Thursday, March 20, 2014

On my Anglocentric education

Only about halfway through the Kalevala right now - can you believe the librarian thought the title was "The Colour Violet"? - so I'm going to use this eighth-day update to grumble about the ethnic biases of the UEA's education.

If you look at the syllabuses I've posted in the past, you'll notice that except in the cases of Contemporary World Theatre and Ludic Literature - both of which I'm only auditing - each class is drawing its reading list almost completely from the Anglosphere - that is, the US and the UK. (Not the Caribbean or even Canada, Australia and New Zealand, sadly.)

There are a few exceptions - for example, from in Crime Writing we had Per Wahloo and Maj Sjowall's Roseanna, from Sweden:

In Historical Fiction we have Laurent Binet's HHhH, from France:

But there's barely any acknowledgment that the "Third World" - Asia, Africa or Latin America - ever produced any literature of interest.

And this is odd, for a few reasons. Our classes are focussed on the 20th and 21st centuries, so there's no dearth of international fiction. There isn't really a pale male focus going on, either - there's actually a good mix of male and female writers in our reading lists.  Instead, there's a sense of wariness about doing works that have been translated - as if we can't learn good prose from Jay Rubin's version of Haruki Murakami, or Gregory Rabassa's version of Gabriel García Márquez. 

Things weren't like this at Columbia. I'm pretty sure we read non-Anglophone stuff in our creative writing classes - a copy of Rimbaud's "The Drunken Boat" was distributed, if I recall correctly -  and in the wider English and Comparative Literature Department, I was kind of astounded at the diversity of texts we were being exposed to - Dostoevsky and Cervantes and Akutagawa and Theresa Hak Kyung Cha, not to mention all the Greek and Roman and Italian Renaissance folks who laid down the tenets of Western civilisation to begin with.

Meanwhile, Singapore's education system was pretty Anglocentric, but teachers felt a need to ally ourselves with the rest of the postcolonial Commonwealth, so we read Alan Paton's Cry the Beloved Country from South Africa as well as Shakespeare and Austen. Other years did Achebe's Things Fall Apart or RK Narayan's Malgudi Days, and kids now are finally getting copies of local lit to study - last I heard, it's Jean Tay's Everything But the Brain.

In comparison, even though UEA's known for having a pretty strong English and American Literature Department, kids here don't seem to be getting as full a sense of the World Lit as they should.

I'm not sure if this is a UK-wide phenomenon. I was chuffed as hell when I visited York and discovered that Alfian Sa'at's "Singapore You Are Not My Country" is being studied by first-years in the English and Related Literatures Department. But the same hip young globalised crusaders who pushed for that poem's inclusion had no idea that the first psychological novel was written by Murasaki Shikibu in the 11th century - they thought it was Daniel Defoe with Robinson Crusoe in 1719. Christ.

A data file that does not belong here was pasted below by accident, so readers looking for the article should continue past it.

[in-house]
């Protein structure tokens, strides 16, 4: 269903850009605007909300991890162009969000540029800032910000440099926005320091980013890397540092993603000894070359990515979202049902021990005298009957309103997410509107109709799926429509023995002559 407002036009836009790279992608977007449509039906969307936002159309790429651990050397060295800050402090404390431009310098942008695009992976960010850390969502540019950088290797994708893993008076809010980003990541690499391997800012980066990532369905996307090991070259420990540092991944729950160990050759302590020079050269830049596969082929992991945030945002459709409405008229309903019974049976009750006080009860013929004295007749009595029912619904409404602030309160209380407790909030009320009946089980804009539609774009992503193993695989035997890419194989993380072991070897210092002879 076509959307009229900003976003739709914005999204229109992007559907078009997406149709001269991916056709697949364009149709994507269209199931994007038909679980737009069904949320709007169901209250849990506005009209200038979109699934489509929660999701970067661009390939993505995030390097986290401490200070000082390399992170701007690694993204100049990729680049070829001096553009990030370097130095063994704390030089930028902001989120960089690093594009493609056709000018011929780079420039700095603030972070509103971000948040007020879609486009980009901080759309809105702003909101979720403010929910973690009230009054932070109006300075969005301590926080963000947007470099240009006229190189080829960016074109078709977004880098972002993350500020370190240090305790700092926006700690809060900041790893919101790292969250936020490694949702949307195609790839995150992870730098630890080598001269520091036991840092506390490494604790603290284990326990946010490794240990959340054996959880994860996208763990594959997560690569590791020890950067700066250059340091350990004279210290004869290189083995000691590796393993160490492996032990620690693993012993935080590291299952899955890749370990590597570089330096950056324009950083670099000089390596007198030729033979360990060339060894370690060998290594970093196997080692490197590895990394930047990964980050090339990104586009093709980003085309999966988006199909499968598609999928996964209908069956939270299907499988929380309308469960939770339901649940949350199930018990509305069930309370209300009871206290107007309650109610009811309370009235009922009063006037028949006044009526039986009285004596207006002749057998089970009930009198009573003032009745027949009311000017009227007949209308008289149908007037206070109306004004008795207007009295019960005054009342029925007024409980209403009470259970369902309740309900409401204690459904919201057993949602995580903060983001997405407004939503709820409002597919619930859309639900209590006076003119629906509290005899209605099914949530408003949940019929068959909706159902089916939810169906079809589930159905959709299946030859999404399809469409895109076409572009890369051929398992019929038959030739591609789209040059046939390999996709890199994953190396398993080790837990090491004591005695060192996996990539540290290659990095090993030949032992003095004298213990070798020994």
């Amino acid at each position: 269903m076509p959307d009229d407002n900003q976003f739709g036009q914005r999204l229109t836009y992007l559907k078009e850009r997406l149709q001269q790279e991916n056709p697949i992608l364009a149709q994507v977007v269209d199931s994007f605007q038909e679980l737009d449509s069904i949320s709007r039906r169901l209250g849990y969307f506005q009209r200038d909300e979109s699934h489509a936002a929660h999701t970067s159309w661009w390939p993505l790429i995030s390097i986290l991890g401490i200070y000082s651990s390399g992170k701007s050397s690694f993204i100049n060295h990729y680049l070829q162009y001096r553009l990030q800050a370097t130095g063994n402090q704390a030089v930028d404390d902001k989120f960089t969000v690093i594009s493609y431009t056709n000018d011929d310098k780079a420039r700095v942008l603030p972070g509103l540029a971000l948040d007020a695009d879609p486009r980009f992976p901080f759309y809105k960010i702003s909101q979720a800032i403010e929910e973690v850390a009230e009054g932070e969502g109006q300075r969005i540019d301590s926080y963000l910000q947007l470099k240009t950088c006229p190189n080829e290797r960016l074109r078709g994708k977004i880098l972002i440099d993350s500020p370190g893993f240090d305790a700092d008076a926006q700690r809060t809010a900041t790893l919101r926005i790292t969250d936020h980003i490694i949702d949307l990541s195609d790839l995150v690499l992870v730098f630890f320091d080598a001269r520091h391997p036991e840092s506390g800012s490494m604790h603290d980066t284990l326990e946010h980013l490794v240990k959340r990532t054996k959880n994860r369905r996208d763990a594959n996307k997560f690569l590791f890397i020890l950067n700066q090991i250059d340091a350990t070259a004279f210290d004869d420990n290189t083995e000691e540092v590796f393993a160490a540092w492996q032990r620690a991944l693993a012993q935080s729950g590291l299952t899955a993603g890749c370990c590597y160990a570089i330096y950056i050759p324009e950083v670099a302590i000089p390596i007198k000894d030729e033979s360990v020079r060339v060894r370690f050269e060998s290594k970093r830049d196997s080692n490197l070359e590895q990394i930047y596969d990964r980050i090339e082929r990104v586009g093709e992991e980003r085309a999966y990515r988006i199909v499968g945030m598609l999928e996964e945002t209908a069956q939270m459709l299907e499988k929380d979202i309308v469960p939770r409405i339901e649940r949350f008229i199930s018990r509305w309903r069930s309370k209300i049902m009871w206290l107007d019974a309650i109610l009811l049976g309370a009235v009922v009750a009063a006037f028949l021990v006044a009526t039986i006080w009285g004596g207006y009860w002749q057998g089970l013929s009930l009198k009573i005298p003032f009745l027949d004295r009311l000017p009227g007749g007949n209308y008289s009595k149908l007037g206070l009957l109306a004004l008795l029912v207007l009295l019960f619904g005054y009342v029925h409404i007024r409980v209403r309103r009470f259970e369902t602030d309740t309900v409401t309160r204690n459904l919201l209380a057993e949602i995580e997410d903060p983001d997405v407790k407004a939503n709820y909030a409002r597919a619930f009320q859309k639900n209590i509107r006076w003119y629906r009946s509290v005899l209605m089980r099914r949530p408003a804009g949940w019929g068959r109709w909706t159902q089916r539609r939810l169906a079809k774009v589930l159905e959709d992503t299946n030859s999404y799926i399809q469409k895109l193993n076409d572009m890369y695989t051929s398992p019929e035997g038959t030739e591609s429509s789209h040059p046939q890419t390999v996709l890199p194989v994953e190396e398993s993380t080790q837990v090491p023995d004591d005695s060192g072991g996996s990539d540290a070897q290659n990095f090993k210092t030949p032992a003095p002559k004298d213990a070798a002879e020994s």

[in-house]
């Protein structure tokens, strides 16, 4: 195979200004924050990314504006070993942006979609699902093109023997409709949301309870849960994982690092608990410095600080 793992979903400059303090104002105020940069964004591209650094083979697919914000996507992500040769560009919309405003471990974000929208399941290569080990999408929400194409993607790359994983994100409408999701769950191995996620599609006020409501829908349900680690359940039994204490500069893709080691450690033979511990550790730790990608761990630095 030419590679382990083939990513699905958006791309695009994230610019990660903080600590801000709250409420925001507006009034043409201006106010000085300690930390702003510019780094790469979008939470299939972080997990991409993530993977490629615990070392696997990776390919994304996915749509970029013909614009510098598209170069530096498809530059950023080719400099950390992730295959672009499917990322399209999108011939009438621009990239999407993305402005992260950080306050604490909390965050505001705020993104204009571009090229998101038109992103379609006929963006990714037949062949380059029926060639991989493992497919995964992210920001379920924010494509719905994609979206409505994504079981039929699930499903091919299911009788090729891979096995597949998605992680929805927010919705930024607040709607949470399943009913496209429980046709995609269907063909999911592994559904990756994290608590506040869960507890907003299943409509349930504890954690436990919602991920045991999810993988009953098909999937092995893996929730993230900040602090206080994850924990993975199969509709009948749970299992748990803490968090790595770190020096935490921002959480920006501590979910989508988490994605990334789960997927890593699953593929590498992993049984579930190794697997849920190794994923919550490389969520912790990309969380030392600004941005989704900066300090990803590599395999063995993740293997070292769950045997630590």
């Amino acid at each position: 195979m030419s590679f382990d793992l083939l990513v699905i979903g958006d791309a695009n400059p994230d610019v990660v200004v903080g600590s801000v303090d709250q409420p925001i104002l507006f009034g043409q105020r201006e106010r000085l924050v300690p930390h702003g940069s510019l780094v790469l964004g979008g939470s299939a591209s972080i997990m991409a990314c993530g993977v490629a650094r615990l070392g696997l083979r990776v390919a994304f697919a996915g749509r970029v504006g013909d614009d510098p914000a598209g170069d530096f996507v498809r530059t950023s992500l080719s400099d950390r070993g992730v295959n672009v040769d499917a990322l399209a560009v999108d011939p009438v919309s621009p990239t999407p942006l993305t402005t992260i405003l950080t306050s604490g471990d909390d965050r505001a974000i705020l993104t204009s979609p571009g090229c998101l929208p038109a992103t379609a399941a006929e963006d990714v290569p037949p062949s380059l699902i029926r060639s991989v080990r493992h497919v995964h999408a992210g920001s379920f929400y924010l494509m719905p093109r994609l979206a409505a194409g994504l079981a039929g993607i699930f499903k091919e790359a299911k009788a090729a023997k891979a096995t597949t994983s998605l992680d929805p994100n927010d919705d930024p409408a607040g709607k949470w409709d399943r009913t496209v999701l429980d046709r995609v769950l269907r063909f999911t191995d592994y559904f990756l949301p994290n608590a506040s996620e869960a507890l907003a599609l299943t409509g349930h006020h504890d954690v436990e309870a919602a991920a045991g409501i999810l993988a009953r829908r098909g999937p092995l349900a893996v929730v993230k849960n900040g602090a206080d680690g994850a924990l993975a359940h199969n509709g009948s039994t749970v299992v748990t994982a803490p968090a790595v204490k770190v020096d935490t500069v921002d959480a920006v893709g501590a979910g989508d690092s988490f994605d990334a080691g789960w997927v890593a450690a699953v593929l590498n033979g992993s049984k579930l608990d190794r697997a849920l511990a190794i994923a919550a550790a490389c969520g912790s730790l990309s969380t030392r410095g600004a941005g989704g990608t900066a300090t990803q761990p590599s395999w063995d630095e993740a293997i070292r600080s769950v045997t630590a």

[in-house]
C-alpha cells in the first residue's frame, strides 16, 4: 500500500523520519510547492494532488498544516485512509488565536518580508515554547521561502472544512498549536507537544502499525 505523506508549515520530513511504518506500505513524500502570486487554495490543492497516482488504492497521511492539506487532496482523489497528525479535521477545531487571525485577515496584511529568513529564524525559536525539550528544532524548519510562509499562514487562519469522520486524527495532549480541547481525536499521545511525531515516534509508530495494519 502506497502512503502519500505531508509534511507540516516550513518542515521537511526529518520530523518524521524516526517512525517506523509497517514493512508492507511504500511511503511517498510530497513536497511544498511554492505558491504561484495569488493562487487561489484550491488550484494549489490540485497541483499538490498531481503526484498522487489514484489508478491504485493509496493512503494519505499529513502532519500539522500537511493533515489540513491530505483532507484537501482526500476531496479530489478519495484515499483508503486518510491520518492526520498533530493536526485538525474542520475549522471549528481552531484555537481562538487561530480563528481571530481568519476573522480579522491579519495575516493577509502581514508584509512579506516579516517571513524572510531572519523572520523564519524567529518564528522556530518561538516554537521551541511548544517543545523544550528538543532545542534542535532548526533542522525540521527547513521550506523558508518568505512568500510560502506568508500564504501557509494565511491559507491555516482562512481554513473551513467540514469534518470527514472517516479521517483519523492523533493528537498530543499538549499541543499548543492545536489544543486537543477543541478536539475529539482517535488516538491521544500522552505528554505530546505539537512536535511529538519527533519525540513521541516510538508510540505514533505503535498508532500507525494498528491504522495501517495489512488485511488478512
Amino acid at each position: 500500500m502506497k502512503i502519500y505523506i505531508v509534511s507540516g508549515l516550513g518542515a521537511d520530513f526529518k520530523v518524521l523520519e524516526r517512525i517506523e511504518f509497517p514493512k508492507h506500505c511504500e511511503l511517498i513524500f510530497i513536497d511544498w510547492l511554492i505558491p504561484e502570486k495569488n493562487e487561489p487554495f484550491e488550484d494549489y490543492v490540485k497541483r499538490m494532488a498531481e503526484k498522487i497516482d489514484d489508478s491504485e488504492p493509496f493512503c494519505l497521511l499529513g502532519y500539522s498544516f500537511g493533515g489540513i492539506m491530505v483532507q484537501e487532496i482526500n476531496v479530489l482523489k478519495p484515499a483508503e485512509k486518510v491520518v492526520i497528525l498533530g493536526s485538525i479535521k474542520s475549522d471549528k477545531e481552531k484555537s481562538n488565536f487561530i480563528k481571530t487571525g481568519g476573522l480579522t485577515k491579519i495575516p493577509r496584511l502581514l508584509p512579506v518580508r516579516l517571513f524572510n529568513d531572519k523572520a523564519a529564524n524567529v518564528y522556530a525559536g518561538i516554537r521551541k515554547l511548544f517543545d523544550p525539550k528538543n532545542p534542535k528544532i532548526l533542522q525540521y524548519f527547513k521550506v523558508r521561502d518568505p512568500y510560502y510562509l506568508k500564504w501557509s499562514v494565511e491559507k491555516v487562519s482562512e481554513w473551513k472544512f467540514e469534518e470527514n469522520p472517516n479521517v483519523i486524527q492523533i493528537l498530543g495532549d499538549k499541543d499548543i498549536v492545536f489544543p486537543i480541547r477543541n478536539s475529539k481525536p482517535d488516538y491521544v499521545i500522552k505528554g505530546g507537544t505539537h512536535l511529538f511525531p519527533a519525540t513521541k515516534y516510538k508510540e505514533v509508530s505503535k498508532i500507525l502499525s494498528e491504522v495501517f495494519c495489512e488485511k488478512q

But back to the issue of the syllabuses at UEA's Creative Writing MA in Prose Fiction. This is in fact a damn good course, and we're told that a lot of that comes out of the quality of the students who apply, inspired by its reputation - a positive feedback loop if there ever was one.

A lot of us in the course are international students in some way. We're from five continents: the US, Ireland, Singapore, the Philippines, Australia, Nigeria, South Africa. And a lot of us are aware that our writing's going to be pigeonholed as "World Literature" if we finally get our stuff published on the international market.

So shouldn't we be looking at examples of World Literature as part of our education? It won't just help us - it'll inspire the British students, too. I've noticed that the UK students tend to write really beautifully, but also somewhat conventionally - there's a clear sense of what a good prose style is. Many of us outsiders are still experimenting in our prose, and we come up with good stuff because of that. Sometimes it's a plus not to know what you're doing.

Anyhow, the Filipina in my Novel History class and I are lobbying for a non-western writer to be included in the course next year. Rushdie? García Márquez? Too mainstream, perhaps. Maybe Chimamande Ngozi Adiche's Half of a Yellow Sun:

It's not just about being PC, you see - it's about different perspectives, and new ways to write. Same reason I'm doing this 80 Books project, I suppose.

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